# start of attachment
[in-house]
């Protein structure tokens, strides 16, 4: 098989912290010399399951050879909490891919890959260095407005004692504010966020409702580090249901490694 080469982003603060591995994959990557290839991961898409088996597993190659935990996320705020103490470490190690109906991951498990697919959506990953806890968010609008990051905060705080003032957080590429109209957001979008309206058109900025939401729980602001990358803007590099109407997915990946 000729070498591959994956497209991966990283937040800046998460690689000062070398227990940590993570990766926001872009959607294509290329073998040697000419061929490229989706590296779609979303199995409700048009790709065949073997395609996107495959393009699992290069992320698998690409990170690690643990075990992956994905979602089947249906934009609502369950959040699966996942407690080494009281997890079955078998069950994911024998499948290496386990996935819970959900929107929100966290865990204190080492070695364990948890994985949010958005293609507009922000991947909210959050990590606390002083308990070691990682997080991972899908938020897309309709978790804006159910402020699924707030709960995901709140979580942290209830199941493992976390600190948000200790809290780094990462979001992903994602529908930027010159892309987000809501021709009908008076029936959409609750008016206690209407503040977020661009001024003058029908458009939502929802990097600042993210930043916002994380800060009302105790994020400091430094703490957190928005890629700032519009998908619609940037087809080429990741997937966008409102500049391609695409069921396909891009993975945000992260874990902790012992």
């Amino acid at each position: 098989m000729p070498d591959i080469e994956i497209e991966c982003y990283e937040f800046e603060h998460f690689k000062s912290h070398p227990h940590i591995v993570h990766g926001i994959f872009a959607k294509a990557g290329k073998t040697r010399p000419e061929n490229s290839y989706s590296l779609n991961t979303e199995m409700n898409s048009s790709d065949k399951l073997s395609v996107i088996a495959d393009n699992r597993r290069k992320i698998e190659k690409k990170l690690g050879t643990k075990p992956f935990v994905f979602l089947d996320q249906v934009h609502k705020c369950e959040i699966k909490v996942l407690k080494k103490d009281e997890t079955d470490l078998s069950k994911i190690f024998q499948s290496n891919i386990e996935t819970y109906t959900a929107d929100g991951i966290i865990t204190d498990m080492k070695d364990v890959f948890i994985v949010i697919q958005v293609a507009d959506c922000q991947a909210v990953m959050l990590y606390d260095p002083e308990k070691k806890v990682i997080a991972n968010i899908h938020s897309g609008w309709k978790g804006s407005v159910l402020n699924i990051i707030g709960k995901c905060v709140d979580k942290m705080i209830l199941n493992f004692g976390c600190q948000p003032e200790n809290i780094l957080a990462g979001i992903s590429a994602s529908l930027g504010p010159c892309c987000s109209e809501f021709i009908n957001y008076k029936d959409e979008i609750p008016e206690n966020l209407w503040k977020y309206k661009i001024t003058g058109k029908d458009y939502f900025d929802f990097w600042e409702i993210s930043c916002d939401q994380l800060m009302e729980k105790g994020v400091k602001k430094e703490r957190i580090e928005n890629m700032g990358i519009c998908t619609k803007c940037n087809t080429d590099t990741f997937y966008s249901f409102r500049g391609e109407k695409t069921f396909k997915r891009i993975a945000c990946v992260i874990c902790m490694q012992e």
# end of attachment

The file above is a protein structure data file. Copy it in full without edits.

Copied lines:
[in-house]
């Protein structure tokens, strides 16, 4: 098989912290010399399951050879909490891919890959260095407005004692504010966020409702580090249901490694 080469982003603060591995994959990557290839991961898409088996597993190659935990996320705020103490470490190690109906991951498990697919959506990953806890968010609008990051905060705080003032957080590429109209957001979008309206058109900025939401729980602001990358803007590099109407997915990946 000729070498591959994956497209991966990283937040800046998460690689000062070398227990940590993570990766926001872009959607294509290329073998040697000419061929490229989706590296779609979303199995409700048009790709065949073997395609996107495959393009699992290069992320698998690409990170690690643990075990992956994905979602089947249906934009609502369950959040699966996942407690080494009281997890079955078998069950994911024998499948290496386990996935819970959900929107929100966290865990204190080492070695364990948890994985949010958005293609507009922000991947909210959050990590606390002083308990070691990682997080991972899908938020897309309709978790804006159910402020699924707030709960995901709140979580942290209830199941493992976390600190948000200790809290780094990462979001992903994602529908930027010159892309987000809501021709009908008076029936959409609750008016206690209407503040977020661009001024003058029908458009939502929802990097600042993210930043916002994380800060009302105790994020400091430094703490957190928005890629700032519009998908619609940037087809080429990741997937966008409102500049391609695409069921396909891009993975945000992260874990902790012992």
């Amino acid at each position: 098989m000729p070498d591959i080469e994956i497209e991966c982003y990283e937040f800046e603060h998460f690689k000062s912290h070398p227990h940590i591995v993570h990766g926001i994959f872009a959607k294509a990557g290329k073998t040697r010399p000419e061929n490229s290839y989706s590296l779609n991961t979303e199995m409700n898409s048009s790709d065949k399951l073997s395609v996107i088996a495959d393009n699992r597993r290069k992320i698998e190659k690409k990170l690690g050879t643990k075990p992956f935990v994905f979602l089947d996320q249906v934009h609502k705020c369950e959040i699966k909490v996942l407690k080494k103490d009281e997890t079955d470490l078998s069950k994911i190690f024998q499948s290496n891919i386990e996935t819970y109906t959900a929107d929100g991951i966290i865990t204190d498990m080492k070695d364990v890959f948890i994985v949010i697919q958005v293609a507009d959506c922000q991947a909210v990953m959050l990590y606390d260095p002083e308990k070691k806890v990682i997080a991972n968010i899908h938020s897309g609008w309709k978790g804006s407005v159910l402020n699924i990051i707030g709960k995901c905060v709140d979580k942290m705080i209830l199941n493992f004692g976390c600190q948000p003032e200790n809290i780094l957080a990462g979001i992903s590429a994602s529908l930027g504010p010159c892309c987000s109209e809501f021709i009908n957001y008076k029936d959409e979008i609750p008016e206690n966020l209407w503040k977020y309206k661009i001024t003058g058109k029908d458009y939502f900025d929802f990097w600042e409702i993210s930043c916002d939401q994380l800060m009302e729980k105790g994020v400091k602001k430094e703490r957190i580090e928005n890629m700032g990358i519009c998908t619609k803007c940037n087809t080429d590099t990741f997937y966008s249901f409102r500049g391609e109407k695409t069921f396909k997915r891009i993975a945000c990946v992260i874990c902790m490694q012992e």